U.S. Supreme Court Bigelow v. Berkshire Life Insurance Company, 93 U.S. 284 (1876)
Bigelow v. Berkshire Life Insurance Company
93 U.S. 284
ERROR TO THE CIRCUIT COURT OF THE UNITED
STATES FOR THE NORTHERN DISTRICT OF ILLINOIS
In an action against it upon a policy of life insurance, which provided that it should be null and void if the insured died by suicide, "sane or insane," the company pleaded that he "died from the effects of a pistol wound inflicted upon his person by his own hand, and that he intended, by inflicting such wound, to destroy his own life." Held that a replication setting up that, "at the time when he inflicted said wound, he was of unsound mind and wholly unconscious of his act" is bad.
This is an action on two policies issued by the defendant on the life of Henry W. Bigelow. Each contained a condition in avoidance if the insured should die by suicide, sane or insane, and in such case the company agreed to pay to the party in interest the surrender value of the policy at the time of the death of Bigelow. The defendant pleaded that Bigelow died from the effects of a pistol wound inflicted upon his person by his own hand and that he intended by this means to destroy his life. To this the plaintiffs replied, that Bigelow, at the
time when he inflicted the pistol wound upon his person by his own hand, was of unsound mind and wholly unconscious of the act. A demurrer to this replication was sustained by the court below, and the plaintiffs bring the case here for review.
MR. JUSTICE DAVIS delivered the opinion of the Court.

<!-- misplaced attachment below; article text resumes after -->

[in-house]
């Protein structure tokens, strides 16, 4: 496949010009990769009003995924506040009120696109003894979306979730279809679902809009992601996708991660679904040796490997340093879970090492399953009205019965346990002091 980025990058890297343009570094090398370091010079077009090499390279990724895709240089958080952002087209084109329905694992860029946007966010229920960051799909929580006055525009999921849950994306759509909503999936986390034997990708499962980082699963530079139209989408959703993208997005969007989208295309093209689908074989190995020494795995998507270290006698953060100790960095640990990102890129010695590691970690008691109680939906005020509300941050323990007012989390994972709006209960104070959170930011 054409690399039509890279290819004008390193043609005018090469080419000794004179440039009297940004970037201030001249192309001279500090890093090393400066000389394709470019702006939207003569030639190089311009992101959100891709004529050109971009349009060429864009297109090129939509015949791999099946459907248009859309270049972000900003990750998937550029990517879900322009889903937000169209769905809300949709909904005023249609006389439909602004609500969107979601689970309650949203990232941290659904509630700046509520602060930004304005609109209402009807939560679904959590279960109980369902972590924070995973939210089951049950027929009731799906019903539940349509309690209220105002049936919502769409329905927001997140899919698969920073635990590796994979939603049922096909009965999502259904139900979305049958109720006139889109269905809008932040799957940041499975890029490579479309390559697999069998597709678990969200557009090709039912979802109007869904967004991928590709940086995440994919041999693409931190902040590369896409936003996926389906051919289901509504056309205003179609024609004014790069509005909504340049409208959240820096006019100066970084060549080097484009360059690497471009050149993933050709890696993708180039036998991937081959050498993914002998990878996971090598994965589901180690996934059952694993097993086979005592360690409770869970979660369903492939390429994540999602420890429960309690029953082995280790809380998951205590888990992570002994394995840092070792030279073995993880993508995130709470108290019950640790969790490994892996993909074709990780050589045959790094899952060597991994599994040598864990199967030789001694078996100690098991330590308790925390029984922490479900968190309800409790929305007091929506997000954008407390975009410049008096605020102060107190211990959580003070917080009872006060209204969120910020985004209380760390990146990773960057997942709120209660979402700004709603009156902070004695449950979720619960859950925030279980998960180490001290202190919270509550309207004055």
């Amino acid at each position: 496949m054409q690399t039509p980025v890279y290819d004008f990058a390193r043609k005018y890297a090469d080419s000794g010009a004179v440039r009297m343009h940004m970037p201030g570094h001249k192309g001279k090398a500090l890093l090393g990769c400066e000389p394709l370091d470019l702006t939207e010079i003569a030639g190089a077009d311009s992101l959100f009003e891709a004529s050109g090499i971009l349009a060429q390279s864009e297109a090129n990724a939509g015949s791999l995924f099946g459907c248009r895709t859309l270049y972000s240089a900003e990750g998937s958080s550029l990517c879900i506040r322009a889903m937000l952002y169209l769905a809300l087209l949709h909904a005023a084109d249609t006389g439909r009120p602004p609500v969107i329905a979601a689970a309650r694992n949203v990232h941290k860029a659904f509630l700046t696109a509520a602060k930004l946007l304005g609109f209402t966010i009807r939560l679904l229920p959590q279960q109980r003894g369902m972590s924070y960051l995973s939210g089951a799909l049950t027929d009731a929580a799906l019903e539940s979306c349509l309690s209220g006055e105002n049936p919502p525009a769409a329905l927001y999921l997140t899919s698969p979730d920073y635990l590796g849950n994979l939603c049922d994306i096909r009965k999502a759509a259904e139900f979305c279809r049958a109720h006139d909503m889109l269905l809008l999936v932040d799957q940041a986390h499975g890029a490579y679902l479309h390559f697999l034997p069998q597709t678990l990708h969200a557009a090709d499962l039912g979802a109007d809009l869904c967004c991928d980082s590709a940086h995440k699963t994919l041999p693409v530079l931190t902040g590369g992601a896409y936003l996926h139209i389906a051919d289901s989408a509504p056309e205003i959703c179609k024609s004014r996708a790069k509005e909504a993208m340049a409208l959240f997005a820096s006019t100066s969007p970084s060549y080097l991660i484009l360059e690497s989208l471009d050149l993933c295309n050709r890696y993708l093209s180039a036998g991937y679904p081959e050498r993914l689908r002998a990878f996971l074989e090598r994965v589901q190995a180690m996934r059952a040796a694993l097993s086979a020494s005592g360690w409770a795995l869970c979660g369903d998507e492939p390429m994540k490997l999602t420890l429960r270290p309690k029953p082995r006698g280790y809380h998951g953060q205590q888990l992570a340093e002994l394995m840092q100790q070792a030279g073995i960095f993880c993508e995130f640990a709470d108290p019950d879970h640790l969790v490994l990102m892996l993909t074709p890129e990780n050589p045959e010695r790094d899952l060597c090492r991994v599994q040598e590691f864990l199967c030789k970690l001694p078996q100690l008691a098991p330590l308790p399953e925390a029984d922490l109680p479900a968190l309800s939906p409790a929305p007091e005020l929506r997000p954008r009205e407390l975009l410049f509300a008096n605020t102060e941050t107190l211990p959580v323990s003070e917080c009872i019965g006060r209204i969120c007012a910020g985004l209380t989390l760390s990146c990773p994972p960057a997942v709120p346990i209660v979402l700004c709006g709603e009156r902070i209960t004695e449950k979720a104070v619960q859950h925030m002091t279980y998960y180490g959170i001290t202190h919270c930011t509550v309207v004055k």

There has been a great diversity of judicial opinion as to whether self-destruction by a man in a fit of insanity is within the condition of a life policy where the words of exemption are that the insured "shall commit suicide" or "shall die by his own hand." But since the decision in Life Ins. Co. v. Terry, 15 Wall. 580, the question is no longer an open one in this Court. In that case, the words avoiding the policy were "shall die by his own hand," and we held that they referred to an act of criminal self-destruction and did not apply to an insane person who took his own life. But the insurers in this case have gone further and sought to avoid altogether this class of risks. If they have succeeded in doing so, it is our duty to give effect to the contract, as neither the policy of the law nor sound morals forbids them to make it. If they are at liberty to stipulate against hazardous occupations, unhealthy climates, or death by the hands of the law or in consequence of injuries received when intoxicated, surely it is competent for them to stipulate against intentional self-destruction, whether it be the voluntary act of an accountable moral agent or not. It is not perceived why they cannot limit their liability if the assured is in proper language told of the extent of the limitation and it is not against public policy. The words of this stipulation "shall die by suicide (sane or insane)" must receive a reasonable construction. If they be taken in a strictly literal sense, their meaning might admit of discussion, but it is obvious that they were not so used. "Shall die by his own hand, sane or insane," is doubtless a more accurate mode of expression, but it does not more clearly declare the intention of the parties. Besides, the authorities uniformly treat the terms "suicide" and "dying by one's own hand" in policies of life insurance as synonymous, and the popular understanding accords with this interpretation. Chief Justice Tindall, in Borradaile v. Hunter, 5 Mann. & Gr. 668, says